The reducing of health inequalities is discussed in HelsinkiHealth inequalities are still growing in Finland, even though the goal of health policy has been to narrow these inequalities for several decades. In the wealthiest fifth of the population, men live almost 13 years longer and women almost 7 years longer than those in the least wealthy fifth. The situation is similar in many other European countries.
The experiences of different countries on the reduction of health inequalities will be discussed in the meeting of the World Health Organization (WHO) in Helsinki on June 16-17. The meeting, which is hosted by the Ministry of Social Affairs and Health, will have over 40 expert participants from the Nordic and Baltic countries. Speakers in the event include State Secretary Ulla-Maija Rajakangas as well as Sir Michael Marmot, who has conducted a survey on health inequalities in Europe.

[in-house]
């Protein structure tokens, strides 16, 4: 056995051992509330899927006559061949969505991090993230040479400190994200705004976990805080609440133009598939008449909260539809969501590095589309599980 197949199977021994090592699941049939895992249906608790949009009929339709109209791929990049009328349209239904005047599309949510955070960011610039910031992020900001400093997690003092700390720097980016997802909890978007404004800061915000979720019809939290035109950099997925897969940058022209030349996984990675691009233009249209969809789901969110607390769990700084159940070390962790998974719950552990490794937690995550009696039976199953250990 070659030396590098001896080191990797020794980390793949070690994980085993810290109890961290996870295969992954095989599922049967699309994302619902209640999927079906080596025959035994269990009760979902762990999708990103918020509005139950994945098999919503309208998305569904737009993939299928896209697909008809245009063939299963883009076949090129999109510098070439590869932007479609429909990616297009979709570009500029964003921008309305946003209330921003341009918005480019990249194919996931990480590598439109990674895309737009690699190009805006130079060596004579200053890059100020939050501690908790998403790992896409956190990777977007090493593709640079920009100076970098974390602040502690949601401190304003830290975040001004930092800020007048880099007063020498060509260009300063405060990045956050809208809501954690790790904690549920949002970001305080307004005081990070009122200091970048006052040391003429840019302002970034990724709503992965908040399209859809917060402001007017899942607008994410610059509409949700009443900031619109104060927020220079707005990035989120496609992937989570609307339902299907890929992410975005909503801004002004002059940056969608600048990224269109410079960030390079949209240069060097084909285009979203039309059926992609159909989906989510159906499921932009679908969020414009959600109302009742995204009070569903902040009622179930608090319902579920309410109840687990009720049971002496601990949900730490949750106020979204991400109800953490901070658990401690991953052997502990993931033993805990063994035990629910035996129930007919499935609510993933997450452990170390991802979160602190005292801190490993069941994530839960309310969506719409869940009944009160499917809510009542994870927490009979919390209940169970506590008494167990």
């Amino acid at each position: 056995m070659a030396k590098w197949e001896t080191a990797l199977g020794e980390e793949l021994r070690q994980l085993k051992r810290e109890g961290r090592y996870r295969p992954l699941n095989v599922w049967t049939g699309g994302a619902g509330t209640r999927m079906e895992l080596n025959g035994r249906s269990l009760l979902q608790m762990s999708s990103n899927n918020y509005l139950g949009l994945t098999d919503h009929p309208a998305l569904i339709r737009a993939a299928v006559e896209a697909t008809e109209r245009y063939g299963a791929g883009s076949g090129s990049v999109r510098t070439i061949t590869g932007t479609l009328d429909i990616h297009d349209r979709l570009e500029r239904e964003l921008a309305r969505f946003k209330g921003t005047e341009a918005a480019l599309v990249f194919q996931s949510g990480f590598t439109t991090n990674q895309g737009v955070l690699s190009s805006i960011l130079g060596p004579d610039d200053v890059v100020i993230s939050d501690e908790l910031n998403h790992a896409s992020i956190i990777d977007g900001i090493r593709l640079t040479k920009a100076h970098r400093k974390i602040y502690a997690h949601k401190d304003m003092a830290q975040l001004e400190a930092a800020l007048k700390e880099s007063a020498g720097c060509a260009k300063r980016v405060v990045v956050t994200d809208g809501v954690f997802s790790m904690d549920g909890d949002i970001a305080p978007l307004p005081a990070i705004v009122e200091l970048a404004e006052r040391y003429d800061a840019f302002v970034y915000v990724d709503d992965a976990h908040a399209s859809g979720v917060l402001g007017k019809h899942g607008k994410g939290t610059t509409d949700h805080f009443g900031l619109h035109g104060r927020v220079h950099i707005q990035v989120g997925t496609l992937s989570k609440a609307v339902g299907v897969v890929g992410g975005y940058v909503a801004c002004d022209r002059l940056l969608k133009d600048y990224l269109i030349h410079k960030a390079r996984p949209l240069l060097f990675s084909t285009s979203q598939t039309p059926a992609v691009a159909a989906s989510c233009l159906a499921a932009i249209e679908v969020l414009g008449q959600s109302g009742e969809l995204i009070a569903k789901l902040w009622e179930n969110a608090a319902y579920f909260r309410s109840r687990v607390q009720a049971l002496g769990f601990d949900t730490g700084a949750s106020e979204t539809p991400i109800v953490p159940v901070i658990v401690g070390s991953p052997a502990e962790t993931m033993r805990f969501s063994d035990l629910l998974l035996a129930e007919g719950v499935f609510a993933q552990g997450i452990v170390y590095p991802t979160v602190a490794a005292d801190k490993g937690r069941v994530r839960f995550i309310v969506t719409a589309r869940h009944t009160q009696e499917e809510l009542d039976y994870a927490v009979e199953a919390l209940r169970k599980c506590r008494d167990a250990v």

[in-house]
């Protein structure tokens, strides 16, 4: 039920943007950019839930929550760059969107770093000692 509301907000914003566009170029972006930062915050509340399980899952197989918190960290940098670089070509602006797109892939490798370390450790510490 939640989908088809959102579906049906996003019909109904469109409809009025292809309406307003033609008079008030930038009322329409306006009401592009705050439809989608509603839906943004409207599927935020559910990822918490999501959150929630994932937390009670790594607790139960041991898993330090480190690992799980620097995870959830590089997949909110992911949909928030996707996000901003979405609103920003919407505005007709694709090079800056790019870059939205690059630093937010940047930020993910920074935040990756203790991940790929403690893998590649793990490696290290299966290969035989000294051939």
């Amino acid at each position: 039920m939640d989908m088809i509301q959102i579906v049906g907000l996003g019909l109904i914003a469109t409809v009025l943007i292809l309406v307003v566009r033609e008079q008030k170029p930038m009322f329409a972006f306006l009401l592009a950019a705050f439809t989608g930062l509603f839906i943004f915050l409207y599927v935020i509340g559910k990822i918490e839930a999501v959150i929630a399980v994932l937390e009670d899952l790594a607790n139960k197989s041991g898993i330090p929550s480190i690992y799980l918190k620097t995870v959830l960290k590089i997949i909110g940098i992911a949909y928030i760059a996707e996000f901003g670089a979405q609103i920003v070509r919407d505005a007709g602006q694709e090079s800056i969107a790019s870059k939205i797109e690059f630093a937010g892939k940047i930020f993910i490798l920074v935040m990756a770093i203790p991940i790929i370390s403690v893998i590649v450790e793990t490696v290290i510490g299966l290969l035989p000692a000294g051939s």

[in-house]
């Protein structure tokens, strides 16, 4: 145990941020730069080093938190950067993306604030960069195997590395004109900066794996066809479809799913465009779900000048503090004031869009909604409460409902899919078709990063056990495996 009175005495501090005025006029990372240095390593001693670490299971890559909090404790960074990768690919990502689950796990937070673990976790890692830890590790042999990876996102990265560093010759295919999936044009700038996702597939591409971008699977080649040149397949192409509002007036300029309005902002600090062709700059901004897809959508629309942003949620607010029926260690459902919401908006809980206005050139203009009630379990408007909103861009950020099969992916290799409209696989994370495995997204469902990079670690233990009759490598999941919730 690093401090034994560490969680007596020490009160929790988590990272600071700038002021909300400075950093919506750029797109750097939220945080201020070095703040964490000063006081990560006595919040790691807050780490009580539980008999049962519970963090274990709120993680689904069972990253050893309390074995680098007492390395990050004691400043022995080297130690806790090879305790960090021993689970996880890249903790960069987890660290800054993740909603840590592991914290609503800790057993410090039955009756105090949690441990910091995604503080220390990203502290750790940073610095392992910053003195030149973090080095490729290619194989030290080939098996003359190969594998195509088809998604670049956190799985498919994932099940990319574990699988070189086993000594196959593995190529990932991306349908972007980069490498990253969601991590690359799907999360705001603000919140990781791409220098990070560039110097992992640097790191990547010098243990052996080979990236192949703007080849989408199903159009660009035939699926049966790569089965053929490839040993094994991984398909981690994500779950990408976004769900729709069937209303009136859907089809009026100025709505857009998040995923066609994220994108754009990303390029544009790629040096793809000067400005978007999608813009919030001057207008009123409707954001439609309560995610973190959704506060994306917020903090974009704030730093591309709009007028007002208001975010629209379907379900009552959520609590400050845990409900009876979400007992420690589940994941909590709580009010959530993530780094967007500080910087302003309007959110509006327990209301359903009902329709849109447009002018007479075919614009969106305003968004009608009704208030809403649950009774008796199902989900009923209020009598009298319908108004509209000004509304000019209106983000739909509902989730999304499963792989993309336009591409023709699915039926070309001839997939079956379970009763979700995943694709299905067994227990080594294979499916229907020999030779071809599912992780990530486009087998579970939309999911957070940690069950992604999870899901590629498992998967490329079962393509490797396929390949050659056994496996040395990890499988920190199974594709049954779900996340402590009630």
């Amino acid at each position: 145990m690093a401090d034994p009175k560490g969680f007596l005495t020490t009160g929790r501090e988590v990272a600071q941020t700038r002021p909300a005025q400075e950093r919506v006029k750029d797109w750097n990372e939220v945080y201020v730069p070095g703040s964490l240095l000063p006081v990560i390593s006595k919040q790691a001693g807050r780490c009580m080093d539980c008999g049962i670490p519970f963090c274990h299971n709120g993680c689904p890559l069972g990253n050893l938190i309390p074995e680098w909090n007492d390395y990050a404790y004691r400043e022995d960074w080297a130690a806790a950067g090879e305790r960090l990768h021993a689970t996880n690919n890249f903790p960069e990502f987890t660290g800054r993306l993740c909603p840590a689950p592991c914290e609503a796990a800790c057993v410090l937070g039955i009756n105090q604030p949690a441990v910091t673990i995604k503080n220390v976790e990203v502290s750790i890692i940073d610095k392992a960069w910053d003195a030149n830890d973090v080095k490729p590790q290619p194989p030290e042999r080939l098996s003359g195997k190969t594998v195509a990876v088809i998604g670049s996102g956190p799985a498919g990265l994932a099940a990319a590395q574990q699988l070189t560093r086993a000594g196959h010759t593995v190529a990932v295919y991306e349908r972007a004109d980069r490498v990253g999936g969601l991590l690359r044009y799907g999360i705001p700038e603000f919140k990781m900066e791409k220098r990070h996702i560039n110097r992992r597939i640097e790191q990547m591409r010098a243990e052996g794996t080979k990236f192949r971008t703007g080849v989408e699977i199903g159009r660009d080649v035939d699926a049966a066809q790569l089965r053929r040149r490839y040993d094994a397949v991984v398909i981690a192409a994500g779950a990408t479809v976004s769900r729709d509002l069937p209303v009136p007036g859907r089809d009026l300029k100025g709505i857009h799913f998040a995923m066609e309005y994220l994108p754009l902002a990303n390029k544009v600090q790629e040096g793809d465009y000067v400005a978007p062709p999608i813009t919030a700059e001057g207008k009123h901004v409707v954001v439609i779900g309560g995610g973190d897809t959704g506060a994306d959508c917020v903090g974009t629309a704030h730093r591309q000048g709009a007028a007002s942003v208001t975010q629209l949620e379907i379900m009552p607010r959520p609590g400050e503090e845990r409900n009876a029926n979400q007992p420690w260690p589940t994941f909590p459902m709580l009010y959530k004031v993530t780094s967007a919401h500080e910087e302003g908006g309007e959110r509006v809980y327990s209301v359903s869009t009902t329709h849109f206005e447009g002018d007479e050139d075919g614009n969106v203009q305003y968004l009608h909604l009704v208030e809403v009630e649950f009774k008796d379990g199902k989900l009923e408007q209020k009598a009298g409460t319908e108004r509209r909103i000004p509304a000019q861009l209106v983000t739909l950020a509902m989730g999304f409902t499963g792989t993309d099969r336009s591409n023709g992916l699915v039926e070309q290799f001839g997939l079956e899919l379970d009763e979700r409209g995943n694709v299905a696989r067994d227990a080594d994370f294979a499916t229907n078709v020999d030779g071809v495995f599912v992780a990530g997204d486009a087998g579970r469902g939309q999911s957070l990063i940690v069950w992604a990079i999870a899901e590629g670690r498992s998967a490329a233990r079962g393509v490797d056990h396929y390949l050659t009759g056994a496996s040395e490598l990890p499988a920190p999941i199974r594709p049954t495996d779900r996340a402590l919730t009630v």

People's welfare and health is affected by all the conditions in which they are born, grow up, learn, live, work and age. Central factors include smoking, use of intoxicants, working and living conditions, nutrition as well as the amount of exercise. Whether following a healthy lifestyle is easy and cheap or difficult and expensive will depend on social policy. Therefore it is important that welfare and health impacts are evaluated in the decision-making processes of different sectors of the society.
In reducing health inequalities, there should be long-term engagement not just at the national but also at the international level through WHO and EU projects.Further information:
Satu Leino, Senior Officer, tel. +358 2951 63428